EVERY WEEK MM COVERS THE INSTRUMENT SCENE.
THIS WEEK: ROD DE'ATH TALKS  ABOUT  DRUMMING
Sound check

Down in the sticks

                                                                                                         by Brian Harrigan
ROD DE'ATH, despite his pipe cleaner-thin limbs and overall diminutive frame, is a powerful drummer. Maybe it's playing with bluesmaster Rory Gallagher that makes him draw on some fount of inner strength.
But wherever he gets it from, de' Ath seemingly has the strength of ten men.

And he needs it, with Gallagher being prone to playing two-hour sets in the most remarkable conditions. Take one of de'Ath's first gigs with Gallagher about four years ago in Louisville, Kentucky. .

The guy who owned the place packed so many people in that, with it being the middle of summer, the whole audience had their shirts off. It was like a sauna. But we played the gig and we did an average length set ľover an hour -and then we just couldn't take it.

" We finished off with 'Bullfrog Blues' and I collapsed. I just fell straight through the cymbals."

During that gig, de'Ath was playing his faithful old Slingerland outfit which dates back to about 1960. But  recently he's switched to CBS/ Arbiter's new Autotune kits which have been featured in Melody Maker recently.

Arbiter rang me up last year about the Autotunes and I got them to bring over a set so that I could try them out during a sound check. I'm using them now -the first real outing was on our last album Calling Card and I've been playing them ever since.

"I was a bit put off by them at first, because they're fiberglass and I was definitely a wood man - the Slingerland kit was made of lovely old wood - because I never could stand plastic drums.

"We were doing a Don Kirshner in the States a while back and I  was using their studio outfit, a green and white see-through Ludwig thing. Lou Martin's Leslie fell right on top of the bass drum and it just squished flat. No strength in it at all."

De' Ath uses a straightforward  Autotune kit with a 22 inch bass, 12- and 13-inch hanging toms and a 16-inch floor tom, plus a 14-inch snare.

" The interesting thing about them is that though you have a 12-inch head on your tom the shell is actually 13 inches. That's simply because of the basic engineering principle behind the Autotune.

" Arbiter explains it by saying the head is like the top of a jam jar and the shell like the jar itself. As you screw the top down onto the shell it changes the tension of the skin and therefore the tone of the drums.

They're really strange kits as far as looks are concerned, with them not having tension rods or nut boxes, but that's easily gotten over. And you can change a skin on them in about 30 seconds.

" I'm glad they've been developed because really it was about time someone did something new for drums. They've been the same for hundreds of years. But of course the thing I really like about them is the sound and anyway they're strong, heavy drums, which is handy since I'm no featherweight  drummer. I'm a bit of a thumper, so they have to take some stick.

" And speaking of sticks, I use quite big ones. I get them made for me. I used to use Gretsch 35 sticks, but they stopped producing them.

" For cymbals, I use Paiste. I used to play Zildjians, but for my own personal taste, I simply prefer Paiste. They seem to have a much purer sound."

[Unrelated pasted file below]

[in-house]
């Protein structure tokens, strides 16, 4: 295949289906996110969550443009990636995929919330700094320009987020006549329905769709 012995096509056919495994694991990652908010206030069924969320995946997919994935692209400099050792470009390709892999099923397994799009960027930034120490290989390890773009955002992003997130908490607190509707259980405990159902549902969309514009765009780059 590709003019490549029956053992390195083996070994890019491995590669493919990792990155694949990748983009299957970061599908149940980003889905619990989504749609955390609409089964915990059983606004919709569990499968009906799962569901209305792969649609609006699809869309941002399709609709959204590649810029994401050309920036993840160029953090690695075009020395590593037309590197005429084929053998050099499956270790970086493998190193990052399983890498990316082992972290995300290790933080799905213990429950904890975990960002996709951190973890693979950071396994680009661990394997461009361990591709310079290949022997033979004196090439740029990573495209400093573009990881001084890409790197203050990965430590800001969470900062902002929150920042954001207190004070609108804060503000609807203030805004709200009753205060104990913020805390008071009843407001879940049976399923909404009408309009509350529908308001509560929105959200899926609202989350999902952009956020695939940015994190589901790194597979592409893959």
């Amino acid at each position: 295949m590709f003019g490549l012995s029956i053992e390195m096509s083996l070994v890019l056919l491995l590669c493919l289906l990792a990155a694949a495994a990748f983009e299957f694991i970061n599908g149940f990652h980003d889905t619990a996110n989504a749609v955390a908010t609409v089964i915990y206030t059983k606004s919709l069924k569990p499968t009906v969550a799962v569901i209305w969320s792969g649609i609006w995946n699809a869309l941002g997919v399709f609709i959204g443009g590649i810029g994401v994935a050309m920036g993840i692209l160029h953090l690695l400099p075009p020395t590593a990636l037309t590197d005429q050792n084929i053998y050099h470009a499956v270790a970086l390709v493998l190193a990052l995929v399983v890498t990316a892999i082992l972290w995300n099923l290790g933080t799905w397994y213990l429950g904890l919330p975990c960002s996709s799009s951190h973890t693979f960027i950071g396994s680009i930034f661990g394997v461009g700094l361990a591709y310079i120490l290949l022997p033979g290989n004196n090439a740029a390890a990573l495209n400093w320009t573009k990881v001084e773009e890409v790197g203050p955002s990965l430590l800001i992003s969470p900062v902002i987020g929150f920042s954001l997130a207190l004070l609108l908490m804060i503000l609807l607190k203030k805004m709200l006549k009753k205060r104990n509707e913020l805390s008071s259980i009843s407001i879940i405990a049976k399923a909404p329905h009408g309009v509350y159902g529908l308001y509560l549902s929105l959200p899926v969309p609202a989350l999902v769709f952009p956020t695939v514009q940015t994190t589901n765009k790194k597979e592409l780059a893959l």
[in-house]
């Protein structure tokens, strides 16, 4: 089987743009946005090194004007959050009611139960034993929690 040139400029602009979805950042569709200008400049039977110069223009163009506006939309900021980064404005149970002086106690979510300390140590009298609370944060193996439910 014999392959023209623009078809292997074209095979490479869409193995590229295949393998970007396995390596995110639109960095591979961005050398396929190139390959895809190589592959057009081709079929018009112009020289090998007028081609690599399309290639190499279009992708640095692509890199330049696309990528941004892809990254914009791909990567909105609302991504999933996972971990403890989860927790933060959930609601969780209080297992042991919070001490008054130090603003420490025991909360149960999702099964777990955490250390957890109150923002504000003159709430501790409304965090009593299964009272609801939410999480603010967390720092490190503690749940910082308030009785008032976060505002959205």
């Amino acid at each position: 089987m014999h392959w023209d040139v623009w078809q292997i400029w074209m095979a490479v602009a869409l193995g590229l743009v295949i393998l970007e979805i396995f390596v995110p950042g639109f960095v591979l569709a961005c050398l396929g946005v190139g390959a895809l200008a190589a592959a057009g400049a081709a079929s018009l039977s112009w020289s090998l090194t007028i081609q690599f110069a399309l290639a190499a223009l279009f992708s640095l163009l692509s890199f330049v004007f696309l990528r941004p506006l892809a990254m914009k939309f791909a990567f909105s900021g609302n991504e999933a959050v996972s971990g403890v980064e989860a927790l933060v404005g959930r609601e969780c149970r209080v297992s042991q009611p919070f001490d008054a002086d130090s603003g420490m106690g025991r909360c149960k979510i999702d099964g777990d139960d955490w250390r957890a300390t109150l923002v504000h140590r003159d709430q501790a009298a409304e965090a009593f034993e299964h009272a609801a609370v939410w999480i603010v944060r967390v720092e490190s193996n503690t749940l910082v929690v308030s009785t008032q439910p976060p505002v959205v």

As far as musical taste is concerned, de' Ath professes similar likings to Gallagher. " That's certainly true as far as blues and rock and roll is concerned and my record collection is mainly blues. But  I also like bands such as Poco or ZZ Top.

" Blues is what I enjoy playing mostly. It isn't difficult to play from a technical point of view. I mean, a shuffle is something almost anyone can do.

But a lot of drummers get bored playing blues. They think it isn't demanding and sure, anyone can play it technically well, but not everyone can do it with the right feeling.

"Drumming is back-line job unless you're someone like Billy Cobham or Elvin Jones. But the young ones don't see it that way and keep on cluttering things up with unnecessary fills and stuff. After a while, though, you learn to play what's needed.

"A drummer must have a sympathy for the other musicians and it helps if you can play another instrument anyway. I piddle around on piano a bit. I took lessons, on my father's advise, until I was about 12 and annoyed at myself for not having carried on. My father was a pianist and I got my first gig with his triad jazz band when I was 16. His regular drummer had a heart attack and died in the middle of the summer season. Very inconvenient thing to do! My father got me to dep in the band using his own standby kit - an old white thing.

"He sat me down and explained what a waltz was and how to play a quick-step, and I did the gig.

"That first gig wasn't as bad as the first with Rory, though. Wilgar Campbell had been taken ill and I got a call from Rory to take the first plane from London to Cork. I got there with about a minute to spare and I didn't know any of Rory's numbers. So I'm in the  dressing room changing my trousers and Rory saying " I'll signal when this number's coming to an end and I'll stamp my foot when this one's starting. We rushed out on stage and I jumped behind this totally strange kit. Then I looked up - straight into a TV camera. They still show it every now and then. I wasn't too bad either!"



 This one comes from the Nov.20, 1976 issue of Melody Maker
Thanks to Lotte Lieb Dula for sending the article and photos
All photos by Lotte from the Shrine Auditorium Los Angeles Nov.23, 1974*
reformatted by roryfan
 
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